Episode 18: Self-Protection and Citizenship: Getting the Most from a Podcast


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Self-Protective Intellectual Skills: How to Listen to a Podcast

37 minutes, 58 seconds in duration. Your host: David Schmitt, Ph.D.
I want to help you become better informed, active and safe post-COVID. I am trying to improve my podcasting. Here are some tips on getting more from podcasts.

Chronological Notes & Amplifications

0:55 Talk radio to podcasts.

Toward conversation, equal-to-equal.

Overcoming the mind-control practices of Main Stream Media

CIA Memo 1035-360

2:30 Pattern recognition.

The COVID revelation.

Freedom to hear things that you do not like.

The deliberate, genocidal poisons.

5:00 Television did a lot of damage to the minds of the public.

A possible antidote to TV.

Become an active and curious learner.

Conversations with masters, professors in the cafeteria.

Do not be resistive. Exposure need not lead mechanically to assent.

Distinguish between learning from indoctrination.

9:03 Get over the “I hate teachers" neurosis.

Yes—beware--most professors, today, are co-opted, compromised and corrupted.

Anger and pride can inhibit one from learning.

9:40 Analogy: ideas are like a package of meat brought home from the butcher.

On one’s own chapping block, inspect the contents, cut it up, discard the undesirables.

Keep what you want and throw away the rest. You can even learn from enemies.

You are in control of what you get out of a podcast.

To analyze: literally, in Latin, means to cut away.

11:06 It is the mark of an intelligent and educated person to be able to entertain ideas without
succumbing by force into believing them.

13:55 Employ one’s angry reaction to ideas as mere cockpit warning alarms.
From flashing lights and buzzers to the collecting of info, problem-solving and cool judgement.

15:46 Podcasts are great listening:

Listen while traveling, working in the shop, puttering in the garage, cooking in the kitchen or
relaxing in the leather recliner.

16:34 How to examine ideas.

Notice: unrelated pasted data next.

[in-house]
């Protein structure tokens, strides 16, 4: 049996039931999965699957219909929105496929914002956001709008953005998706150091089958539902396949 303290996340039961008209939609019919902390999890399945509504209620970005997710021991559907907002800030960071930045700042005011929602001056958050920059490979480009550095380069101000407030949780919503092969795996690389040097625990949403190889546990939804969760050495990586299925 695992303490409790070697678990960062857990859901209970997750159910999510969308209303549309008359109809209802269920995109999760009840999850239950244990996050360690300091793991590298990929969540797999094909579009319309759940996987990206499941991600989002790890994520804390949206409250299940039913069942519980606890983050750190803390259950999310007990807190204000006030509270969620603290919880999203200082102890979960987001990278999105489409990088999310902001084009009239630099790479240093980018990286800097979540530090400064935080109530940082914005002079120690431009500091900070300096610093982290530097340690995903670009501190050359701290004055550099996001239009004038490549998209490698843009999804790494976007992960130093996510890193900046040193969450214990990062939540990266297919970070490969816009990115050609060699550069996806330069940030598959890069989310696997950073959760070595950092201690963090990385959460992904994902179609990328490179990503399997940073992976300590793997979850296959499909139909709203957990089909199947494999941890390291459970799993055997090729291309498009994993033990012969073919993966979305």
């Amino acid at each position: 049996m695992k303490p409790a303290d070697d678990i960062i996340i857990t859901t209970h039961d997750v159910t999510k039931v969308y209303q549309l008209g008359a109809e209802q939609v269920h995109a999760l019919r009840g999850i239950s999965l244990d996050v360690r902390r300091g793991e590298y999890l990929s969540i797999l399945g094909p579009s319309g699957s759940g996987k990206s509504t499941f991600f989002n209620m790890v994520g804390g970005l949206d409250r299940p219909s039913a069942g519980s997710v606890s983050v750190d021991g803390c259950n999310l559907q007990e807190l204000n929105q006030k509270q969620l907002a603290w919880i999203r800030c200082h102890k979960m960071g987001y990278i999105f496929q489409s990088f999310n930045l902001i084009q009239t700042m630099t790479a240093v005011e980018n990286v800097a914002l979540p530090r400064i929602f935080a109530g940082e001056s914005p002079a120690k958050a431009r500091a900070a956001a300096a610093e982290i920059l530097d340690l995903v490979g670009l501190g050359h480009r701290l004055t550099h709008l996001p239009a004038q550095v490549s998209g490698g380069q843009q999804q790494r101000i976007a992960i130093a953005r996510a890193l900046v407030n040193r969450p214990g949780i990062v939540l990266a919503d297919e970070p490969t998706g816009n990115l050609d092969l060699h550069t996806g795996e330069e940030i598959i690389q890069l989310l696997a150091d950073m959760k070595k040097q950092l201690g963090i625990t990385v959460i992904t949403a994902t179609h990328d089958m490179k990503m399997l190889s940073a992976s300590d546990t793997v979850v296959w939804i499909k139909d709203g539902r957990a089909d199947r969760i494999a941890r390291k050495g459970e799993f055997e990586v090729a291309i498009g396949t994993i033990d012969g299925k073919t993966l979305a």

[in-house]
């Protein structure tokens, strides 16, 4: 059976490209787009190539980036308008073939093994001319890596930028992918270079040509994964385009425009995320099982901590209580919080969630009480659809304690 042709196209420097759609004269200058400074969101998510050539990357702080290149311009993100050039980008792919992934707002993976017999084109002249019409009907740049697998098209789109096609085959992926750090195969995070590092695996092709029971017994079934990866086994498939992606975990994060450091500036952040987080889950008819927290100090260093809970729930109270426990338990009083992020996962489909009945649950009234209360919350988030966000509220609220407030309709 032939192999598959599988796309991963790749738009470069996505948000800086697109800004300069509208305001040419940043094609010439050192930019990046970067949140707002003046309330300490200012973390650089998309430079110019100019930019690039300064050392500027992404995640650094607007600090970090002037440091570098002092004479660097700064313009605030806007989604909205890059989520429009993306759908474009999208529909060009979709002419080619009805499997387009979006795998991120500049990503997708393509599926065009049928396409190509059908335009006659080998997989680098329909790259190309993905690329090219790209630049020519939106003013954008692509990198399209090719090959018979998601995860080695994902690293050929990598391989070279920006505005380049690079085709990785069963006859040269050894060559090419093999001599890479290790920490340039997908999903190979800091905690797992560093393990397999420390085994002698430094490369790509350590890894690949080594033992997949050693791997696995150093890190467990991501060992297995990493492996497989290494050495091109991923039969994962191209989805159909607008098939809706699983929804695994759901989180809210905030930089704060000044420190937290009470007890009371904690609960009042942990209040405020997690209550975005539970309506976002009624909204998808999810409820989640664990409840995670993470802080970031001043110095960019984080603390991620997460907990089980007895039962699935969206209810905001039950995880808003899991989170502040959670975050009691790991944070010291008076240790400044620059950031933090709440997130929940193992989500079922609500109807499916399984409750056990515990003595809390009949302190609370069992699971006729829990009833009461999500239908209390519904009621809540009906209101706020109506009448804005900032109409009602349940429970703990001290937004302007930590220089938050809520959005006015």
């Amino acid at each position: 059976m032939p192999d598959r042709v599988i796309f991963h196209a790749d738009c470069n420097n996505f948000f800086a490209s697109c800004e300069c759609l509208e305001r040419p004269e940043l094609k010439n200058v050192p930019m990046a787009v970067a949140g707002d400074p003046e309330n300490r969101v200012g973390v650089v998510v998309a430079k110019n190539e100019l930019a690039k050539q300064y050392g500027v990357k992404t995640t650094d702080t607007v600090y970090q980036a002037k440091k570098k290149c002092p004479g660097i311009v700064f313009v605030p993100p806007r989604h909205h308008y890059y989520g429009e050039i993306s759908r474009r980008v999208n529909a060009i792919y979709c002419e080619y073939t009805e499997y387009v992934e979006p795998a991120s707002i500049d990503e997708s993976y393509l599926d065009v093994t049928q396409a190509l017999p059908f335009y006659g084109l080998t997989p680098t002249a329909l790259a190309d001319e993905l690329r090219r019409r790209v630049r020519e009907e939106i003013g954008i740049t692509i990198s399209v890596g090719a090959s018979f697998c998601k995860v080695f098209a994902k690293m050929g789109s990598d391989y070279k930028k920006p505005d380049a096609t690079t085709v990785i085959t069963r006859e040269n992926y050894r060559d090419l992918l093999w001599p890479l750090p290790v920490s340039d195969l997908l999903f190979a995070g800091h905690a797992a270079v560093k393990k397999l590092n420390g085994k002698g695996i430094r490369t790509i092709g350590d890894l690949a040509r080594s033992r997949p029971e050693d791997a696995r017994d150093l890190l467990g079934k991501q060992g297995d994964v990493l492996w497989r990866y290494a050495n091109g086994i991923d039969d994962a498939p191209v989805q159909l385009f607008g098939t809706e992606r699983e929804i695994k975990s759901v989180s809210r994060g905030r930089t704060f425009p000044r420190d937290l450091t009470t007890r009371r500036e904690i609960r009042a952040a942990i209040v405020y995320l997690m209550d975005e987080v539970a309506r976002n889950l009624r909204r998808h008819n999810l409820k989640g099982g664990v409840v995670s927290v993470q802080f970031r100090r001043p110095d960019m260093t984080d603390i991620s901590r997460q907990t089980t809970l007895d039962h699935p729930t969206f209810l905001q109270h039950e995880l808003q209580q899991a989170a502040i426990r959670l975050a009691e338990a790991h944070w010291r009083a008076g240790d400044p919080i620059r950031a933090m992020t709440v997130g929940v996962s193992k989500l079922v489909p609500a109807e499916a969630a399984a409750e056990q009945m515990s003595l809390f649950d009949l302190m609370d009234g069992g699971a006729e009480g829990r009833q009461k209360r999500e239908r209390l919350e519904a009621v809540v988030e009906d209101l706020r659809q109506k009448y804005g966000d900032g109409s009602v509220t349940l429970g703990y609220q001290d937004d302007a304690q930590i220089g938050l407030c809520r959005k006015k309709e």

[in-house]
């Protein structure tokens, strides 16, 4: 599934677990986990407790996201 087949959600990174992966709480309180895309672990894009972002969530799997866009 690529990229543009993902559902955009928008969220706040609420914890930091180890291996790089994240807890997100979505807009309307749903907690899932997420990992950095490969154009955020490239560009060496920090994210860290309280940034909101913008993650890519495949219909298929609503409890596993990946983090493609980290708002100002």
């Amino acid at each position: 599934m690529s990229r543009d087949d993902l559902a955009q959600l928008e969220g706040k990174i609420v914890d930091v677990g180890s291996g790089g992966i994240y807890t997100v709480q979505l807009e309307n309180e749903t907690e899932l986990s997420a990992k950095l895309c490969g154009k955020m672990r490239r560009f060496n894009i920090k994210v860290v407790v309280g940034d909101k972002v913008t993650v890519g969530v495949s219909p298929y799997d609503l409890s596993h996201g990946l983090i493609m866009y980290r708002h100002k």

Objects & events surrounded by contexts: the analogy of the image of a bear.
19:34 Reality is the flow of inextricably connected events.

Reject the lie of “perception is reality.”

Commit to truth.

Vigilance workers.

22:49 Abandon the general notion of accidental events and fundamental randomness.

The Logos applied to politics, science, the mind-brain problem and as seen in the Gospel of John.

26:12 Practical things about listening to podcasts, and conversation.

Terminology becoming complex.

For the love of dictionaries.

(Pssst: try the American Heritage Dictionary, the older the better.)

The Encyclopedia Britannica, $20 for a set at an old books store.

Wikipedia, when I trust and when I do not.

29:57 Words are power. And I want you to be powerful.

31:51 Take notes.

33:58 The hypnotism of sports and the return of curiosity (and political motivation).

Engage in the comment box.

Be smart about comments.

Young people attempting to build businesses, careers or to retain employment should seriously consider commenting anonymously.

Discuss, judiciously, interesting ideas.
Circulate podcasts you deem worthwhile.

36:47 Use listening to podcasting, or podcasting on your own, as one means of deepening and making more effective your role as a citizen: reflective, active, noble, heroic, courageous and saintly.

37:57 End.

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